Heinz is the first to admit that grocery has easily been the least sexy category in the c-store sector of late and as such, has failed to capture the imagination or attention of retailers. It admits that it, too, has been rather too relaxed about driving grocery in convenience. Not any more. In the past year the company has overhauled its structures to put more emphasis on the convenience channel and develop products, packs and promotions that will help retailers sex-up their grocery sales.
With Harris International Marketing (HIM) data revealing the average grocery shopper spends 30% more per week than your average c-store shopper, it’s time retailers took more notice of their languishing grocery aisles.
Retailers should examine closely the figures from HIM. Consumers who buy grocery spend £7.03 per trip to the c-store compared to the c-store average of £5.25. Within multiple c-store chains the figures are stark. Of those shoppers asked by HIM, “What is your main purchase/reason for visiting today?” 7% cited grocery. This was ahead of newspapers (6%), and soft drinks and cigarettes (both 4%). Add to this the HIM figure that shows 20% of grocery is bought on impulse within c-store multiples and there is every reason for retailers to adjust their standpoint.
Heinz convenience and impulse customer business development manager John Hyman is clear about the reasons for the neglect of grocery in convenience – modest price points, limited new product development, being taken for granted, perceived minimal impulse opportunity and not being seen by retailers as a distress purchase.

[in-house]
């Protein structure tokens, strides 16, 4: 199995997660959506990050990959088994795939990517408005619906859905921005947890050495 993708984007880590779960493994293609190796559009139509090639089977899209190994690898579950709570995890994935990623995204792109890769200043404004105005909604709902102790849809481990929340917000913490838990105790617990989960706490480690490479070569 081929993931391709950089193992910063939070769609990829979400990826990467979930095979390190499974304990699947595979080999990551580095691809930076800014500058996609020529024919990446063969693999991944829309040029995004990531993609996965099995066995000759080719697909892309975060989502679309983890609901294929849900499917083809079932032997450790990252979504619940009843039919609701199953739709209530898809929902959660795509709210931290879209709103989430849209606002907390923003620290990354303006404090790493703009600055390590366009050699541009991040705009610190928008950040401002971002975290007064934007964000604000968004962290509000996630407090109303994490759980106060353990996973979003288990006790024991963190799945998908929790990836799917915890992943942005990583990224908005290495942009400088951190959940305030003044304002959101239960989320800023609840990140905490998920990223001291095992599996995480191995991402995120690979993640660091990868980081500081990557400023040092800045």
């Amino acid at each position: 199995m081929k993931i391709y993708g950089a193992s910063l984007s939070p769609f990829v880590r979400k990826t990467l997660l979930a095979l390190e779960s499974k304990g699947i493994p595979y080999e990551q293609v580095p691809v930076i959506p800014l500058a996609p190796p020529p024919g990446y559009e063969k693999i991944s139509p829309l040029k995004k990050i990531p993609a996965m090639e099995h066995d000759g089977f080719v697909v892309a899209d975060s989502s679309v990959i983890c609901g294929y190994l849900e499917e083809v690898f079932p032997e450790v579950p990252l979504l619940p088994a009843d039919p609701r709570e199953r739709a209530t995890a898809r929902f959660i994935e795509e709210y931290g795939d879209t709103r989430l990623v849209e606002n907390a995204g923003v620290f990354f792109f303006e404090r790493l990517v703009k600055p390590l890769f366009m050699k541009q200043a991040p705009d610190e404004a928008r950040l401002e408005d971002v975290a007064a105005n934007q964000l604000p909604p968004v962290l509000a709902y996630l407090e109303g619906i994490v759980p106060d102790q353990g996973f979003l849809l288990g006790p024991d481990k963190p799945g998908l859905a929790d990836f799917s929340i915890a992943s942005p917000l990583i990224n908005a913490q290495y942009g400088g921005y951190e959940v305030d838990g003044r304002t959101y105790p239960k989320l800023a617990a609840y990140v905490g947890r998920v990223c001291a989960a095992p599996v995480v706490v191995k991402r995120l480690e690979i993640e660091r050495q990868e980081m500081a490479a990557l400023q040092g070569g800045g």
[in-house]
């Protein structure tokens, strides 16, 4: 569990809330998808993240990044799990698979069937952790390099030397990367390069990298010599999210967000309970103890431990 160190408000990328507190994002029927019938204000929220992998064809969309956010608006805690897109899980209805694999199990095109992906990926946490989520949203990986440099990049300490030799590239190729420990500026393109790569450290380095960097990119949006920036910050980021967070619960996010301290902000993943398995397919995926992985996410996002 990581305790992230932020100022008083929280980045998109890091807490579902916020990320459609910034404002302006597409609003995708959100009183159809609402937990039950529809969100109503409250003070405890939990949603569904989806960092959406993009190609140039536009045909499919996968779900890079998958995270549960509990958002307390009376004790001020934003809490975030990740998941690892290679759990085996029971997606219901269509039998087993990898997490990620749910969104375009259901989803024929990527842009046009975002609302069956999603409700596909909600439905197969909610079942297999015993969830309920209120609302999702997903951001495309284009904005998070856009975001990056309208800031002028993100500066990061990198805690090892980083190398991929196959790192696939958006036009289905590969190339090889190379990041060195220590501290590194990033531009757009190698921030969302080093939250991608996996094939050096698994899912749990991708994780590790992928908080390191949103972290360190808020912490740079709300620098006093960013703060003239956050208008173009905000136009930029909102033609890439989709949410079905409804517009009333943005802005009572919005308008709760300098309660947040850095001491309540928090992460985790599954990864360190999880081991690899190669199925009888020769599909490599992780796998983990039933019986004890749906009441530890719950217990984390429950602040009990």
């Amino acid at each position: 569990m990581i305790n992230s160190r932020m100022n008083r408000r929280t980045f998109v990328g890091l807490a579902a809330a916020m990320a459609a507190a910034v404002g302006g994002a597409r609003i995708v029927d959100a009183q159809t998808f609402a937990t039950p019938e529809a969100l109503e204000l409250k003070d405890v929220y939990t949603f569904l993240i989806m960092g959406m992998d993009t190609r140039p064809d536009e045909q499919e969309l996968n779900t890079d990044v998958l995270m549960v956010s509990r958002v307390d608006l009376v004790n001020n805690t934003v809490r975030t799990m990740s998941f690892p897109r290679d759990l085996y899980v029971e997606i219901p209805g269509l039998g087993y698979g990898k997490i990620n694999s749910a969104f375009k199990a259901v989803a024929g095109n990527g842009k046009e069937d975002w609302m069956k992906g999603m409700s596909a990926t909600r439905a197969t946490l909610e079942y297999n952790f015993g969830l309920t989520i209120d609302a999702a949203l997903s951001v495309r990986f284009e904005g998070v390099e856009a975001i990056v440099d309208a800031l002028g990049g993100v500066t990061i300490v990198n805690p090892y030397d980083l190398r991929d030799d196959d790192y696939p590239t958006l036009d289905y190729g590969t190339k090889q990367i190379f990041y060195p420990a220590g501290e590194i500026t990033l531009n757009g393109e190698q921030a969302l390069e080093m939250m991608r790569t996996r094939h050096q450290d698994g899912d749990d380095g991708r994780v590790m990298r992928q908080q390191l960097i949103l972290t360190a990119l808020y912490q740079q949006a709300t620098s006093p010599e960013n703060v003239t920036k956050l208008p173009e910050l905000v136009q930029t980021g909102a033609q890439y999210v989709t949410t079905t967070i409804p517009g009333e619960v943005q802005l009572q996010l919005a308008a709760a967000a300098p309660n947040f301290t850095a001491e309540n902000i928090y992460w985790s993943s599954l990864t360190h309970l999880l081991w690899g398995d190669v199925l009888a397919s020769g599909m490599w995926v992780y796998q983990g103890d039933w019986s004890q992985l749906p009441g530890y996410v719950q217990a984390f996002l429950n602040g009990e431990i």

“Our aim is to get a Heinz product in every convenience basket,” adds Heinz customer marketing manager Stuart Burns. “We want to drive our total packaged grocery sales via c-stores from 13% to 38% and that has caused us a major shift in mindset and structure. It has forced us to think differently about how we integrate foodservice and retail within the business.”
Targeted initiatives have resulted from this work and pivot on c-format products, core ranging projects, price-marked packs, category management and tailored marketing concepts.
In early 2006, for example, retailers should be prepared for major four-pack activity on Heinz products to drive weight of purchase, innovative display solutions on sauces in spring (a parasite unit for salad creams is on trial now in Spar stores), and a World Cup-themed promotion for independents, designed to build on the success of this year’s Heinz cricket promotion.
More pricemarked packs will be launched to build promotions, and the review of case sizes – Heinz soups now come in outers of 12 – will continue.
Convenience-oriented products can be expected, with serious focus on food to go. The launch of the easy-open SqueezMe sachet illustrates the point. It came out of Heinz research that found 59% of consumers want a sauce to accompany their hot food purchases. With an rrp of 15p, SqueeezMe removes retailers’ need to provide sauces at their own expense.
“SqueezMe is one of the first examples of Heinz’s new joint approach to developing products,” says Hyman. “Retailers can expect many more.”
The Heinz Hot List for Grocery
The grocery offer plays a key role in how a shopper perceives a c-store’s overall credentials
Shoppers who buy grocery spend 30% more per basket than average
A large proportion of grocery sales come from a small number of core range products (refer to www.shelfmax.co.uk to obtain your own personalised shelf plan for grocery)
Consumers do not expect the same range as offered in supermarkets